Thursday, January 4, 2007

Healthy choices abound at new organic market

By RICH MONETTI, Correspondent, The Lewisboro Ledger, (NY),January 4, 2007

South Salem's Ian Diamond
Healthy choices abound at new organic market

Organic food costs more than its "regular" counterparts more commonly found in local grocery markets. As a result, many of us choose to buy based on the lower prices at the supermarket. But longtime organic industry consumer and retailer Ian Diamond thinks that logic does not add up.

"When you just make a choice based purely on price then it's not a particularly educated decision," he said, "something that's true for corn on the cob or the car you just bought." Mr. Diamond now hopes his newly opened The Organic Connection in Brewster can help put people 's approach to food in line with the way they make the rest of their purchases.

Mr. Diamond, of South Salem, has just opened The Organic Connection Fresh Food Market at 981 Route 22 in Brewster, where he serves all-natural and organic foods.

Those in serious or moderate consideration of trying organic foods might first join Mr. Diamond in putting their money where their mouth is. The overall mindset in large-scale conventional farming places quantity over quality and size over taste.

Chemical pesticides allow fruits and vegetables you find in supermarkets to grow larger but not necessarily better. The larger product, he said, retains much more water than that of those grown on organic farms. From there, it's easy to infer which choice is more likely to make your mouth water.

In addition, he believes beef and chicken that come under the title of organic will go over in the same manner.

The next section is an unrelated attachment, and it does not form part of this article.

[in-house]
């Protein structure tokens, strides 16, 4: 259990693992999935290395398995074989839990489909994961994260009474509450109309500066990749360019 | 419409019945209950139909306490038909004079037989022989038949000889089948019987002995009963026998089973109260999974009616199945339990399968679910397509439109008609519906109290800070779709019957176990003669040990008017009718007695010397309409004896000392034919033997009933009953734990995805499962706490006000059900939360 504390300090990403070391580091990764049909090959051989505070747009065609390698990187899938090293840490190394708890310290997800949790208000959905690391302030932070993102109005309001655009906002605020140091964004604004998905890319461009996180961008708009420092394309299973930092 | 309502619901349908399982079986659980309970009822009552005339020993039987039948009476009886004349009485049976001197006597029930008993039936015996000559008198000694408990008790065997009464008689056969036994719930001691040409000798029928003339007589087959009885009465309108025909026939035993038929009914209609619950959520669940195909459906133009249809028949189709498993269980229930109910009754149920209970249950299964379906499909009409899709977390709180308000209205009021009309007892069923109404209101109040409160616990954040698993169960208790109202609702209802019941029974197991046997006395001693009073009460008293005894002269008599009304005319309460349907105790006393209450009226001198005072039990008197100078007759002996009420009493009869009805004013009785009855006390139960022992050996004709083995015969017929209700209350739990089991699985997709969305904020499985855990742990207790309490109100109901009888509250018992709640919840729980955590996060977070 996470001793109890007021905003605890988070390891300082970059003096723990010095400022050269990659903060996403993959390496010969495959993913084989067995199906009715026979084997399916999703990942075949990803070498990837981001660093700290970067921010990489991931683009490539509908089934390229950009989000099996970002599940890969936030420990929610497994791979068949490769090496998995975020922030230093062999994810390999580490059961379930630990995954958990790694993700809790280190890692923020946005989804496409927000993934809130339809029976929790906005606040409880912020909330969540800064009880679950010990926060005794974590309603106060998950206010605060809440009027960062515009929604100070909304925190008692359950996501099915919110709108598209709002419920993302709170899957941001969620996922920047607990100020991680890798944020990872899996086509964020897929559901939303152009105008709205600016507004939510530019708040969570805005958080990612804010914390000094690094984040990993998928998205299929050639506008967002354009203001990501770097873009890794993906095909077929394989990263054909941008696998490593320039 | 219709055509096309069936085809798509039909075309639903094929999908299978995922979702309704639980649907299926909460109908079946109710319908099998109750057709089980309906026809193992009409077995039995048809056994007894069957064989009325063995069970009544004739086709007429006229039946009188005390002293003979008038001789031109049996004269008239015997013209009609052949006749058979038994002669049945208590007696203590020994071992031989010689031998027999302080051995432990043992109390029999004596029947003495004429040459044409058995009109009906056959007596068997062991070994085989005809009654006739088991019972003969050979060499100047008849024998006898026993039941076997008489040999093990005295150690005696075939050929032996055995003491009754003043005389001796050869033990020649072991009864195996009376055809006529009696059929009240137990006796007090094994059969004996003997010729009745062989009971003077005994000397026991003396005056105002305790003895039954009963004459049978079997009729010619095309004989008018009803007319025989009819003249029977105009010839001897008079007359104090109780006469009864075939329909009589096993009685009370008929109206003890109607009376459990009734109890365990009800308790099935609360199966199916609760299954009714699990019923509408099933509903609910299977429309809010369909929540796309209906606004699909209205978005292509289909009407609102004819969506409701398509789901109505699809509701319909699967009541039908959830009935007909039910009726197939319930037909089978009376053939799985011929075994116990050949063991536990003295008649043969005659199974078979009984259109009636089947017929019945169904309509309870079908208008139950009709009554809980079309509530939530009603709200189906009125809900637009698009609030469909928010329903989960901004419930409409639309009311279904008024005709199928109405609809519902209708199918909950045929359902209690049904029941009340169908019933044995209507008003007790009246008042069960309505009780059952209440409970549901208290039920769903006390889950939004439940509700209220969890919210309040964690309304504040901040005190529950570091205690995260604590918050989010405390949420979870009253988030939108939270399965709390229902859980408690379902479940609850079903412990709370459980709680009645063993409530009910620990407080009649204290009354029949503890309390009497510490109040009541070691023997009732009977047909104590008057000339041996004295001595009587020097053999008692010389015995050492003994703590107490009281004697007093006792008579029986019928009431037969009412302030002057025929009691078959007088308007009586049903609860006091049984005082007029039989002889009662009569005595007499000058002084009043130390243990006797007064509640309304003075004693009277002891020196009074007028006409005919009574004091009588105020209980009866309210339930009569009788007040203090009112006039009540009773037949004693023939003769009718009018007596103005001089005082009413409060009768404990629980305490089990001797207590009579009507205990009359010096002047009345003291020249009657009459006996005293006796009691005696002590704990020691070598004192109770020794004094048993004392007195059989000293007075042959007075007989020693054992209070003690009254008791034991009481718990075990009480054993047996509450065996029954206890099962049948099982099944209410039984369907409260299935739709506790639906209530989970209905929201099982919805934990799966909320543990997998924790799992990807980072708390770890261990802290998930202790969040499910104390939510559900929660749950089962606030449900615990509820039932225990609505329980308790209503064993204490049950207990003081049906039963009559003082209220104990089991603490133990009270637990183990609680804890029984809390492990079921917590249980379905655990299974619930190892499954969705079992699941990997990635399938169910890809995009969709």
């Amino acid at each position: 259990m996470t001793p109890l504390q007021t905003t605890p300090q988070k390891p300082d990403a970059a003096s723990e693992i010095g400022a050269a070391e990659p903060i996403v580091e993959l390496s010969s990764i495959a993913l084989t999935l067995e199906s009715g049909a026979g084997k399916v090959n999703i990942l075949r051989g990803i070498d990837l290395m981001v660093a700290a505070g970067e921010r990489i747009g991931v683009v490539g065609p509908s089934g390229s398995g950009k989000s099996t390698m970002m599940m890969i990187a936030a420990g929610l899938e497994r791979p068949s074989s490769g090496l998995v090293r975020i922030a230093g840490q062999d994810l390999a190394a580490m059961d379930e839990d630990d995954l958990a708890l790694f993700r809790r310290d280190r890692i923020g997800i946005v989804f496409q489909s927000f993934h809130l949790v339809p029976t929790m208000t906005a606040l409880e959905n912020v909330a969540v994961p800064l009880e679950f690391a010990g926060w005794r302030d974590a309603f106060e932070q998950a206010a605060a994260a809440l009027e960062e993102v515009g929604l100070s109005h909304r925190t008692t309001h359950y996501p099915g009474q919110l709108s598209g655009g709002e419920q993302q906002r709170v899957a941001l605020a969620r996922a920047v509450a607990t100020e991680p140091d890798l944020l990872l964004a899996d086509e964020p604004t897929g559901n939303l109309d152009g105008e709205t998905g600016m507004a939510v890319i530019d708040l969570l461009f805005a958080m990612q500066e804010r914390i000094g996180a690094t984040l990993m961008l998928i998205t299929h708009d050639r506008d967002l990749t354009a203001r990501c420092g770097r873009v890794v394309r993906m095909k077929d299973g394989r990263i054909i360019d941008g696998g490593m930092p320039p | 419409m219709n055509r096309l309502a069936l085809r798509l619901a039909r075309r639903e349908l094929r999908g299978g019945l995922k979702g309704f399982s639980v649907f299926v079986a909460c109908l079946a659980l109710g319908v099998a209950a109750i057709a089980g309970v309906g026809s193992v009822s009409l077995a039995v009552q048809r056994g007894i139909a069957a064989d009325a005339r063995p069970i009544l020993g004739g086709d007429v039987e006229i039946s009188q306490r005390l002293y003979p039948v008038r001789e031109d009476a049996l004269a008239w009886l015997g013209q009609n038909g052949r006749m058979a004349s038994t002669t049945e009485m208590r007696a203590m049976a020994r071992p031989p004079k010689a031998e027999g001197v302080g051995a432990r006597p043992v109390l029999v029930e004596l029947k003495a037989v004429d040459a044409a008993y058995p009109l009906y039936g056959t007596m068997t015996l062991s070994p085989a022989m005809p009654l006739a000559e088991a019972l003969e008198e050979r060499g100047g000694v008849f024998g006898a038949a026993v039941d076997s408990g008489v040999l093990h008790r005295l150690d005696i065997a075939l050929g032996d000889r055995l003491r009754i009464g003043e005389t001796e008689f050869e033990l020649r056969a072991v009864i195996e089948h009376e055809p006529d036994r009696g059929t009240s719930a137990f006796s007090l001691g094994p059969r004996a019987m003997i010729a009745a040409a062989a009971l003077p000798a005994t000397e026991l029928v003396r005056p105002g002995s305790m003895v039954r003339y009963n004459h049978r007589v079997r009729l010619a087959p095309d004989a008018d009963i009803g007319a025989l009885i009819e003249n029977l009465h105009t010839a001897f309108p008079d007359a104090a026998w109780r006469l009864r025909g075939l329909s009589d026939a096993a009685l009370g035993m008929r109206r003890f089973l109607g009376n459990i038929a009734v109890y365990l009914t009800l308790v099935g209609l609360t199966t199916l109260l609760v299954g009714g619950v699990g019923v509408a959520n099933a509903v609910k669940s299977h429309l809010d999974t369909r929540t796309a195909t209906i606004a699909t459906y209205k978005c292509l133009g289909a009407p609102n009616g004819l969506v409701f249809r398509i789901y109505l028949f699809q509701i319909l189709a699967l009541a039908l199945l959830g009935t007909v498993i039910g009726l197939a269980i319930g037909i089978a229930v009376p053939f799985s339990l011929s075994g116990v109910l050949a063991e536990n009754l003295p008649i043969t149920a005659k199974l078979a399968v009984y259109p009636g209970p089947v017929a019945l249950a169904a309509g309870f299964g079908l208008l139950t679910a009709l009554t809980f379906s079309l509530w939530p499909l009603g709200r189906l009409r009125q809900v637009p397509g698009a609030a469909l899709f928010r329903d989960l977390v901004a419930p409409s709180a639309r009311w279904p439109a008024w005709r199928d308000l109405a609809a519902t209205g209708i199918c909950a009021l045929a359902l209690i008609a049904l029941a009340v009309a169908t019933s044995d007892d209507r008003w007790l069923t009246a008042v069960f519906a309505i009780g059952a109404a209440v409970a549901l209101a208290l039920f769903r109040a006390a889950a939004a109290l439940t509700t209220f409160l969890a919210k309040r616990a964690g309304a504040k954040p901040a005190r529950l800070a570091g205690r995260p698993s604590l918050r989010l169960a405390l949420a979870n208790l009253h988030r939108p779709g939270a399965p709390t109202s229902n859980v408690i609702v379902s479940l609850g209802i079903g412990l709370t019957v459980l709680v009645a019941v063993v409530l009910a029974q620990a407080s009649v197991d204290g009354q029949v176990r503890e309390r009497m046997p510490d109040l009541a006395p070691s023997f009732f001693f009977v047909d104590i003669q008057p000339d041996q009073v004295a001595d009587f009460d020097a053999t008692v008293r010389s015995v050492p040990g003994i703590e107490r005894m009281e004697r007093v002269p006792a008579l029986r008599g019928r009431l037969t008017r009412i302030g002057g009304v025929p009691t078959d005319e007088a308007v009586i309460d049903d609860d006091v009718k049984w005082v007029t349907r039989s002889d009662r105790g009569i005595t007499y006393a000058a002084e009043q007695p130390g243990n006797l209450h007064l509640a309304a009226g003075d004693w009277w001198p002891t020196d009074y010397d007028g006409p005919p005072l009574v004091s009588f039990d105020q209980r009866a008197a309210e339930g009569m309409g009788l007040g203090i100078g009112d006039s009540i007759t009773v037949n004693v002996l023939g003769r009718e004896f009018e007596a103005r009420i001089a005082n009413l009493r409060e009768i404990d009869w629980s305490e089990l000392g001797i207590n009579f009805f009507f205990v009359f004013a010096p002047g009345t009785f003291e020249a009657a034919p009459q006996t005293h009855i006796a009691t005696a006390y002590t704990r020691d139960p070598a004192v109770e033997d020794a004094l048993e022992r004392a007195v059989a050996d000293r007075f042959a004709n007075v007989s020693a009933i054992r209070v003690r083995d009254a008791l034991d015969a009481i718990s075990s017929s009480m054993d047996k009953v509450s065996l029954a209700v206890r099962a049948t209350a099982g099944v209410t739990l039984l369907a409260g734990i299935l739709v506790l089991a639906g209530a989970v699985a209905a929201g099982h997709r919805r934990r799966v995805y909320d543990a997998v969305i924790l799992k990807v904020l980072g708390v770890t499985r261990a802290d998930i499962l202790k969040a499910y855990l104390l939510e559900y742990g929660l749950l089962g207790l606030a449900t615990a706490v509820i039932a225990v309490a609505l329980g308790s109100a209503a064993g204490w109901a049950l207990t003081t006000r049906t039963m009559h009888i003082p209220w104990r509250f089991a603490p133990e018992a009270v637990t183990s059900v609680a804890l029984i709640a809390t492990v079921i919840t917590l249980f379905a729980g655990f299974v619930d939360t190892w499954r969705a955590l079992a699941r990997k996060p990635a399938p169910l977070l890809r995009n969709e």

"You go into the supermarket and you see this green pastured picture on the front with a contented cow chewing on grass - that's marketing nonsense," he said. Instead, factory-farmed animals are usually crammed into some corner somewhere, devoid of a good quality of life. This makes for unhealthy animals - yielding a lower quality meat with inferior taste, he said.

Taste aside, conventional farming practices have the effect of leaving behind the chemical pesticides and fertilizers for our insides - something that is especially harmful for children.

"They show up with pesticides in their systems, and as soon as they go on an organic diet," he said, "the pesticides that show up reduces enormously."

The same idea applies to the soil and the damage conventional farming does to the environment. More and more chemicals end up in the soil from a technique that focuses primarily on producing maximum yield.

"There are pollution problems from that, there are environmental problems from that, and there are sustainability problems from that," he said.

In terms of a livestock product that puts quantity over quality, health issues are also a concern. Besides the problems of animals being fed with inorganic food, the risk associated with bovine growth hormone can probably speak for itself even if the short-term effect does not, Mr. Diamond said. What can be determined more readily are the problems associated with the use of antibiotics on farm animals. The drugs then show up in our systems and reduce the effectiveness of antibiotics in our bodies when we get sick.

Mr. Diamond got his start in an organic and holistic lifestyle through his father in Australia. A doctor, his father began questioning some of the practices used in conventional medicine and extended his thinking to include conventional food choices.

From there, Mr. Diamond became an organic food consumer in 1979 and went into the industry in 1984 with an organic food delivery business. Of the products at his market, 99% are all natural, as are the prepared foods he offers.

For the future, he sees the movement continuing to grow with more and more organic markets opening and with organic sections in all the supermarkets. He feels it is important to point out that conventional farming is a heavily subsidized industry. This means that the true cost difference between the foods is an exaggerated one and the producers who farm against the grain deserve our support.

"They're not looking for subsidizing; they're looking for a fair reward for their hard work," he said.

For more information: 845- 279-2290 or organicconnection. com.

This is some of the fresh, organic food available at the new Brewster market The Organic Connection. Owner Ian Diamond of South Salem recently opened the market after years in the organic industry.